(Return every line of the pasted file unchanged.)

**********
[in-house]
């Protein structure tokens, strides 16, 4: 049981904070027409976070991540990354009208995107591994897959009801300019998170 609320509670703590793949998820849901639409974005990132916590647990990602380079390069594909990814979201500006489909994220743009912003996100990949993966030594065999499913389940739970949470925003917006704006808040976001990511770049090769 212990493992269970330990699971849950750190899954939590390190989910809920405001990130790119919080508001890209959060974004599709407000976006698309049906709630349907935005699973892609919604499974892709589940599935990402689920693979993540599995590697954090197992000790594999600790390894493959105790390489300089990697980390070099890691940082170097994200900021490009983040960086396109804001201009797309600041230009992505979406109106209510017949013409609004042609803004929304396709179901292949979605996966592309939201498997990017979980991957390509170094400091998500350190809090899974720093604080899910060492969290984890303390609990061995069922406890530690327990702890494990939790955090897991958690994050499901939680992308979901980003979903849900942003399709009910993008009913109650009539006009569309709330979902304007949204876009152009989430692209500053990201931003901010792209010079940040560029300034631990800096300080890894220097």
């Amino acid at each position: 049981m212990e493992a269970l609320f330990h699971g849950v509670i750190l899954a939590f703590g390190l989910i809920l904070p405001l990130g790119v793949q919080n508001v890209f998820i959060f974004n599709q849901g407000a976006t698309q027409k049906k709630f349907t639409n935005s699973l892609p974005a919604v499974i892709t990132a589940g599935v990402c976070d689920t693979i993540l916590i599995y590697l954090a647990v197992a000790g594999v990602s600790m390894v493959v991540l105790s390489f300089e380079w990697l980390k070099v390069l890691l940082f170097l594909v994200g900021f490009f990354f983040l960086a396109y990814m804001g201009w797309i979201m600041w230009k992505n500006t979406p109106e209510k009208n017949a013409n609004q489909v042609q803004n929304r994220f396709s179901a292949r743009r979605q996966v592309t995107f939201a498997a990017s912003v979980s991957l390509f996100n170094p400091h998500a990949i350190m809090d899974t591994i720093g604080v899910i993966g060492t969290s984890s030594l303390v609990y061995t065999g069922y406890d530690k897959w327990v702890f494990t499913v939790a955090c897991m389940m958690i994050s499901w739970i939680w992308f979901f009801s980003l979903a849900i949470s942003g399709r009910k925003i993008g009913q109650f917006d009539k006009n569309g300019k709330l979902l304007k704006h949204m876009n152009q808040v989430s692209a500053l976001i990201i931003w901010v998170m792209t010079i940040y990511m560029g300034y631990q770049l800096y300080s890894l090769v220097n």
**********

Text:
[in-house]
């Protein structure tokens, strides 16, 4: 049981904070027409976070991540990354009208995107591994897959009801300019998170 609320509670703590793949998820849901639409974005990132916590647990990602380079390069594909990814979201500006489909994220743009912003996100990949993966030594065999499913389940739970949470925003917006704006808040976001990511770049090769 212990493992269970330990699971849950750190899954939590390190989910809920405001990130790119919080508001890209959060974004599709407000976006698309049906709630349907935005699973892609919604499974892709589940599935990402689920693979993540599995590697954090197992000790594999600790390894493959105790390489300089990697980390070099890691940082170097994200900021490009983040960086396109804001201009797309600041230009992505979406109106209510017949013409609004042609803004929304396709179901292949979605996966592309939201498997990017979980991957390509170094400091998500350190809090899974720093604080899910060492969290984890303390609990061995069922406890530690327990702890494990939790955090897991958690994050499901939680992308979901980003979903849900942003399709009910993008009913109650009539006009569309709330979902304007949204876009152009989430692209500053990201931003901010792209010079940040560029300034631990800096300080890894220097």
């Amino acid at each position: 049981m212990e493992a269970l609320f330990h699971g849950v509670i750190l899954a939590f703590g390190l989910i809920l904070p405001l990130g790119v793949q919080n508001v890209f998820i959060f974004n599709q849901g407000a976006t698309q027409k049906k709630f349907t639409n935005s699973l892609p974005a919604v499974i892709t990132a589940g599935v990402c976070d689920t693979i993540l916590i599995y590697l954090a647990v197992a000790g594999v990602s600790m390894v493959v991540l105790s390489f300089e380079w990697l980390k070099v390069l890691l940082f170097l594909v994200g900021f490009f990354f983040l960086a396109y990814m804001g201009w797309i979201m600041w230009k992505n500006t979406p109106e209510k009208n017949a013409n609004q489909v042609q803004n929304r994220f396709s179901a292949r743009r979605q996966v592309t995107f939201a498997a990017s912003v979980s991957l390509f996100n170094p400091h998500a990949i350190m809090d899974t591994i720093g604080v899910i993966g060492t969290s984890s030594l303390v609990y061995t065999g069922y406890d530690k897959w327990v702890f494990t499913v939790a955090c897991m389940m958690i994050s499901w739970i939680w992308f979901f009801s980003l979903a849900i949470s942003g399709r009910k925003i993008g009913q109650f917006d009539k006009n569309g300019k709330l979902l304007k704006h949204m876009n152009q808040v989430s692209a500053l976001i990201i931003w901010v998170m792209t010079i940040y990511m560029g300034y631990q770049l800096y300080s890894l090769v220097n």